Wednesday, April 14, 2010

27. The Mapping of Love and Death

By: Jacqueline Winspear
Rated 4.5 Stars
From: Library

I think this is my favorite book in the series thus far.    The mystery plots in this series have always been excellent and carried a heroine that I wasn't always sympathetic with.  She could come across cold and way, way too uptight.  Sometimes I wanted to shout "for heaven's sake girl, lighten up!" at the book.

I have read so many books both fiction and non fiction that were set in this time period that I took as a given that men who had served in the war would go through a period of depression or would have been changed forever by there experiences.  I had never thought to apply the same behaviors to the women who had been through  many of the same experiences.  So now I am wondering if the author is becoming more comfortable with her characters or has done a very clever job of aging her characters.  Maisie has indeed "lightened up" as this series has progressed.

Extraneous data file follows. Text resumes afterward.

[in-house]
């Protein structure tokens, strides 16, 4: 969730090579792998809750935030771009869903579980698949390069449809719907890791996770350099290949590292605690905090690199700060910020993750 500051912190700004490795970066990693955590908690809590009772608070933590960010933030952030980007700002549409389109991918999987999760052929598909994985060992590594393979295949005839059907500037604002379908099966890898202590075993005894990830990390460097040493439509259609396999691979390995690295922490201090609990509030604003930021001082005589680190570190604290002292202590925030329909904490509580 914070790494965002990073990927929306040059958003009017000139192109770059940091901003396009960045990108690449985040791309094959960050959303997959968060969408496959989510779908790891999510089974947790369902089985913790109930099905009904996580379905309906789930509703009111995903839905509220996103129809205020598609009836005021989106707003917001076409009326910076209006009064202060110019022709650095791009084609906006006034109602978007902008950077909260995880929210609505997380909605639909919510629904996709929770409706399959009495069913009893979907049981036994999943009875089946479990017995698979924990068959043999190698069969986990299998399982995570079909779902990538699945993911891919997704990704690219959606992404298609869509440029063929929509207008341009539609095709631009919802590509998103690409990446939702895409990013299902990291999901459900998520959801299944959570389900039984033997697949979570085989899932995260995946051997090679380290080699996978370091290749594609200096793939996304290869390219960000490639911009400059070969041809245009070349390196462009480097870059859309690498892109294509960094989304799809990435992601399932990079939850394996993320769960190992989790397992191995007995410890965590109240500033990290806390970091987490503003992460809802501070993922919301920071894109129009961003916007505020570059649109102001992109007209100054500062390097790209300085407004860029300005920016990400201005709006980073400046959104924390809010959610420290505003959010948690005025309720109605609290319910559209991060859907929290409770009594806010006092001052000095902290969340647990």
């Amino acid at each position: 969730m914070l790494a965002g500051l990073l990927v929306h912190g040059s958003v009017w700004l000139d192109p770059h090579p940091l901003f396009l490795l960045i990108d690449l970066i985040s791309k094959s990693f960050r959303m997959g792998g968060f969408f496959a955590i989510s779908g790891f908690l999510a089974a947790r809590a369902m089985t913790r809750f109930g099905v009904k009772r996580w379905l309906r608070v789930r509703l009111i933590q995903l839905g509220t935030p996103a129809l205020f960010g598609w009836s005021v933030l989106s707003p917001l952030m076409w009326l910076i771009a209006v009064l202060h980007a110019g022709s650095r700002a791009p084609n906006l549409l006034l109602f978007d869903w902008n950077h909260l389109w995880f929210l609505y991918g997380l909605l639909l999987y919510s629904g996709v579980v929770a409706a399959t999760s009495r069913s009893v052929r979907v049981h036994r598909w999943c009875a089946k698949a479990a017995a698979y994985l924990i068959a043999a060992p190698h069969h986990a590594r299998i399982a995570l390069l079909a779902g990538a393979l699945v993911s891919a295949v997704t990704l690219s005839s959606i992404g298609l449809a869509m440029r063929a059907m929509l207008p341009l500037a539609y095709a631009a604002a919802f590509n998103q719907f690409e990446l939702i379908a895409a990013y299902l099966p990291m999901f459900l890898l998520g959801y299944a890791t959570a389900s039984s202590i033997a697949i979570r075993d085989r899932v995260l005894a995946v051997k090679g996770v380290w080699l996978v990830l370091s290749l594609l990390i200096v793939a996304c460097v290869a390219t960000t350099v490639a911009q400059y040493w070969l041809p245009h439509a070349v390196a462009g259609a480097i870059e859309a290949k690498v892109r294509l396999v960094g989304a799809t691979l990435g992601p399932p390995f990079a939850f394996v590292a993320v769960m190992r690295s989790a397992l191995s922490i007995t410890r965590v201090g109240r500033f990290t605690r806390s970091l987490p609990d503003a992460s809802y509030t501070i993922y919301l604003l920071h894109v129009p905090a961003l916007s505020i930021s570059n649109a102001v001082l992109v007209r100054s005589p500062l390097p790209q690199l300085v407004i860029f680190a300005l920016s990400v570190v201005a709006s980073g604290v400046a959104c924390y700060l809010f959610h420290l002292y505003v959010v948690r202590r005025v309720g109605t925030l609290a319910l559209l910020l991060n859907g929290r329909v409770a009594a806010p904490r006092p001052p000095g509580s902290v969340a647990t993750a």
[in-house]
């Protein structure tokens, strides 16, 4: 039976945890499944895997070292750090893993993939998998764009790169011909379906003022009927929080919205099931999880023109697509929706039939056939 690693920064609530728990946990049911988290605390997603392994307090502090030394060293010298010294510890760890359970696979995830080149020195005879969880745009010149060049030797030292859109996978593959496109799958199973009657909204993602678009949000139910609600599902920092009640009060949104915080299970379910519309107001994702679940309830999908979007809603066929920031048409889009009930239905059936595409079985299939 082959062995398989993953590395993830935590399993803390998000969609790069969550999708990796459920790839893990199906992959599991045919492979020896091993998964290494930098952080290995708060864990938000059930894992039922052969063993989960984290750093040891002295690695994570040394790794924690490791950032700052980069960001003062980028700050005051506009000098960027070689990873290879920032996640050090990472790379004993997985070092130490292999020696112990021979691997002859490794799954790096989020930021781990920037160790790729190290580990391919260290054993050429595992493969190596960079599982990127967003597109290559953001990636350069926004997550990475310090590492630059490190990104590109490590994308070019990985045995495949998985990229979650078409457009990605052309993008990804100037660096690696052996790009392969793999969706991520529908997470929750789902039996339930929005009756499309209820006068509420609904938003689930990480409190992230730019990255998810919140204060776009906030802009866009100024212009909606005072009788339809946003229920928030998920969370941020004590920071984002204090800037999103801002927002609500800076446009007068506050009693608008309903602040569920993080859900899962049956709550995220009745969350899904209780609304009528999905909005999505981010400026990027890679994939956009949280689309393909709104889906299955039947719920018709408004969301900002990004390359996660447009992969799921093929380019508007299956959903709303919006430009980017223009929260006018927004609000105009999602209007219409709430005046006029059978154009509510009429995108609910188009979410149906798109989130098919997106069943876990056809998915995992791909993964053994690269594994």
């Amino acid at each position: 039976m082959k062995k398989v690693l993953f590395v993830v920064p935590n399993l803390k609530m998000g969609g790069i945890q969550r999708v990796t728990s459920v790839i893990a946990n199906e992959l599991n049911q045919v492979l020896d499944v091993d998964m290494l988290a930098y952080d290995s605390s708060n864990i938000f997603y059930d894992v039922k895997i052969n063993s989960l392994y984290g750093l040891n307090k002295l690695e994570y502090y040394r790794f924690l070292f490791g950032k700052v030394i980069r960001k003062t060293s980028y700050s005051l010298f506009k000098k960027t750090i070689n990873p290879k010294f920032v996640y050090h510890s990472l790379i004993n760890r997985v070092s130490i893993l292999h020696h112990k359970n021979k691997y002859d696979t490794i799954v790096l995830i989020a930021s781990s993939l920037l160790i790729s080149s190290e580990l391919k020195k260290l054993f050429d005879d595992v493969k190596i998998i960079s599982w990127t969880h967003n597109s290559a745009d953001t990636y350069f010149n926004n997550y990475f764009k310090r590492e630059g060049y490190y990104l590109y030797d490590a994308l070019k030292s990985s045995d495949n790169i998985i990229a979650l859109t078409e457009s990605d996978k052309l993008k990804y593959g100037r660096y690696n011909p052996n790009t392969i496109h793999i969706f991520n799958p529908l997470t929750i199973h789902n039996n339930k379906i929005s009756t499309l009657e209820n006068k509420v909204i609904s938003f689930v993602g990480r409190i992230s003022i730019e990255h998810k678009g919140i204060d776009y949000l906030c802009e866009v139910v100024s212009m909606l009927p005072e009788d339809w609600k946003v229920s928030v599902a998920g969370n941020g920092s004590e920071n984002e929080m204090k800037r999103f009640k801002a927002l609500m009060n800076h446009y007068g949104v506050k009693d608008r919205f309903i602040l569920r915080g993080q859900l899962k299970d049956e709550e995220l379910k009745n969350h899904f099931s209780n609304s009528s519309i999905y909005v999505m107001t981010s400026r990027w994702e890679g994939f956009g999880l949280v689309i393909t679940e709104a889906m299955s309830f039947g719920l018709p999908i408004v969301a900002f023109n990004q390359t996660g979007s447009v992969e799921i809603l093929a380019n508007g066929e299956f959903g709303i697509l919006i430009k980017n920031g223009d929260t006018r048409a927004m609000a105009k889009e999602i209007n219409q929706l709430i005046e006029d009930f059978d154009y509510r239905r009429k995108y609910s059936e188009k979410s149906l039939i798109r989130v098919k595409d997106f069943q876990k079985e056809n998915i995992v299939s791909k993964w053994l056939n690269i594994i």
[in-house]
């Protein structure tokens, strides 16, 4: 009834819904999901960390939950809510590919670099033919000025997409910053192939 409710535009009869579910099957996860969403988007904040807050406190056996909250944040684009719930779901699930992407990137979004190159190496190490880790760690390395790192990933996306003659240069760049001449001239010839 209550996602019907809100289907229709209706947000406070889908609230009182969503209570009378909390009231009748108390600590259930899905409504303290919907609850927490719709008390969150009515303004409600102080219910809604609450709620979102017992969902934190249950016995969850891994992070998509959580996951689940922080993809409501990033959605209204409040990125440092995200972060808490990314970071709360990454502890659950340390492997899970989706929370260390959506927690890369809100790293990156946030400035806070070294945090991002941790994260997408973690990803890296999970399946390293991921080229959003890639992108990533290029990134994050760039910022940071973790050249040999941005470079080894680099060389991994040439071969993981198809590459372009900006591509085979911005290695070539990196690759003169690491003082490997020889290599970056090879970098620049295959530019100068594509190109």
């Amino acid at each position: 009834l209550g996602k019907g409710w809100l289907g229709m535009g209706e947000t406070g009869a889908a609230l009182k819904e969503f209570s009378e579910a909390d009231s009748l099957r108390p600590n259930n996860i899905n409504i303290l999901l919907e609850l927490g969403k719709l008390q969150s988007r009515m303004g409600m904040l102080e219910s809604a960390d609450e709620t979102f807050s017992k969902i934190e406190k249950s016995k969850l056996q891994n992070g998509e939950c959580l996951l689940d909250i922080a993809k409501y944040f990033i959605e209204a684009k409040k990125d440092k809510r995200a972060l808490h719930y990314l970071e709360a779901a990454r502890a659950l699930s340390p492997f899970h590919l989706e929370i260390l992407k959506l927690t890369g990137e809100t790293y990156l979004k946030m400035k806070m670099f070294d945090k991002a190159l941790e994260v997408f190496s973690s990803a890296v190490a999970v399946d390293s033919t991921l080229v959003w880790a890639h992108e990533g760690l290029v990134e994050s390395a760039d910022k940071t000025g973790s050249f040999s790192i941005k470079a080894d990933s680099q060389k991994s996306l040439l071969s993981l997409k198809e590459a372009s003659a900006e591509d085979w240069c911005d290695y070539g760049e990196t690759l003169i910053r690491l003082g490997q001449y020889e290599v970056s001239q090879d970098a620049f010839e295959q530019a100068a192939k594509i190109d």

It took her a long time to get over Simon and I sincerely hope her relationship with James will survive the future.  With WWII looming and the broad hints thrown out about future demands from the Foreign Office it looks like busy times are ahead for everyone.

PUBLISHER DESCRIPTION:

The sixth Maisie Dobbs mystery, set in England between the wars, is based on a true story about the discovery of a collapsed dugout from World War I containing the bodies of a cartography team and their equipment. The American parents of the dead cartographer hire Maisie to find "the English Nurse," the young man's mysterious lover—and possibly his killer, as the autopsy evidence points to his having been murdered shortly before the dugout collapsed. Only a few hours after having hired Maisie, the Americans are attacked and badly beaten, prompting Maisie to take it upon herself to discover their attacker. Maisie and her assistant, Billy, take on the case in their usual careful and contemplative style, even as difficulties in Maisie's personal life challenge her concentration. Readers who preferred the earlier novels in the series will be pleased with this entry and those waiting for Maisie to finally find a love interest will have something to cheer about.
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